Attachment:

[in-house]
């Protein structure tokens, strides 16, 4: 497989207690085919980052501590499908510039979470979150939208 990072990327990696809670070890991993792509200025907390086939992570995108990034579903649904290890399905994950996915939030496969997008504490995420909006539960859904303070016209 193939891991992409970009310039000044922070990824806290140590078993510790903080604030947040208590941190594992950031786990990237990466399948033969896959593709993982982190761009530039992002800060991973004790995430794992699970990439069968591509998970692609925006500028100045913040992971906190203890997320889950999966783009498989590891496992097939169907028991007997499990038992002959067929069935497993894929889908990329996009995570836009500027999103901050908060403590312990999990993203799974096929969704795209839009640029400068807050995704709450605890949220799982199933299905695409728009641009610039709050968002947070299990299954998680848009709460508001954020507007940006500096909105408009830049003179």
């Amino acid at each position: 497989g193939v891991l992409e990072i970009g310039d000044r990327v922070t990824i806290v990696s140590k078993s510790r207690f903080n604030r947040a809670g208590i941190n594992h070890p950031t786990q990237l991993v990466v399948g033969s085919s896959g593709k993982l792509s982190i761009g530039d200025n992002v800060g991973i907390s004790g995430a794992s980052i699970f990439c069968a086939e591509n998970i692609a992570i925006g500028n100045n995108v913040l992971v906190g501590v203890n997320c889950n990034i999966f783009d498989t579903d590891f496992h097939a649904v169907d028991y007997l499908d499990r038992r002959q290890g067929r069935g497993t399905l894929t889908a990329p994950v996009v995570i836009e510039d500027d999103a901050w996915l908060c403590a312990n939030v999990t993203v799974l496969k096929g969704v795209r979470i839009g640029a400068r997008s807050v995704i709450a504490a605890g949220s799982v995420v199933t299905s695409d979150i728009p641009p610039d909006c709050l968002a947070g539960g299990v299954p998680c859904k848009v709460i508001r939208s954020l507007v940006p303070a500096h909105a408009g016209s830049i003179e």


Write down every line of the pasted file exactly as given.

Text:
[in-house]
């Protein structure tokens, strides 16, 4: 497989207690085919980052501590499908510039979470979150939208 990072990327990696809670070890991993792509200025907390086939992570995108990034579903649904290890399905994950996915939030496969997008504490995420909006539960859904303070016209 193939891991992409970009310039000044922070990824806290140590078993510790903080604030947040208590941190594992950031786990990237990466399948033969896959593709993982982190761009530039992002800060991973004790995430794992699970990439069968591509998970692609925006500028100045913040992971906190203890997320889950999966783009498989590891496992097939169907028991007997499990038992002959067929069935497993894929889908990329996009995570836009500027999103901050908060403590312990999990993203799974096929969704795209839009640029400068807050995704709450605890949220799982199933299905695409728009641009610039709050968002947070299990299954998680848009709460508001954020507007940006500096909105408009830049003179």
């Amino acid at each position: 497989g193939v891991l992409e990072i970009g310039d000044r990327v922070t990824i806290v990696s140590k078993s510790r207690f903080n604030r947040a809670g208590i941190n594992h070890p950031t786990q990237l991993v990466v399948g033969s085919s896959g593709k993982l792509s982190i761009g530039d200025n992002v800060g991973i907390s004790g995430a794992s980052i699970f990439c069968a086939e591509n998970i692609a992570i925006g500028n100045n995108v913040l992971v906190g501590v203890n997320c889950n990034i999966f783009d498989t579903d590891f496992h097939a649904v169907d028991y007997l499908d499990r038992r002959q290890g067929r069935g497993t399905l894929t889908a990329p994950v996009v995570i836009e510039d500027d999103a901050w996915l908060c403590a312990n939030v999990t993203v799974l496969k096929g969704v795209r979470i839009g640029a400068r997008s807050v995704i709450a504490a605890g949220s799982v995420v199933t299905s695409d979150i728009p641009p610039d909006c709050l968002a947070g539960g299990v299954p998680c859904k848009v709460i508001r939208s954020l507007v940006p303070a500096h909105a408009g016209s830049i003179e």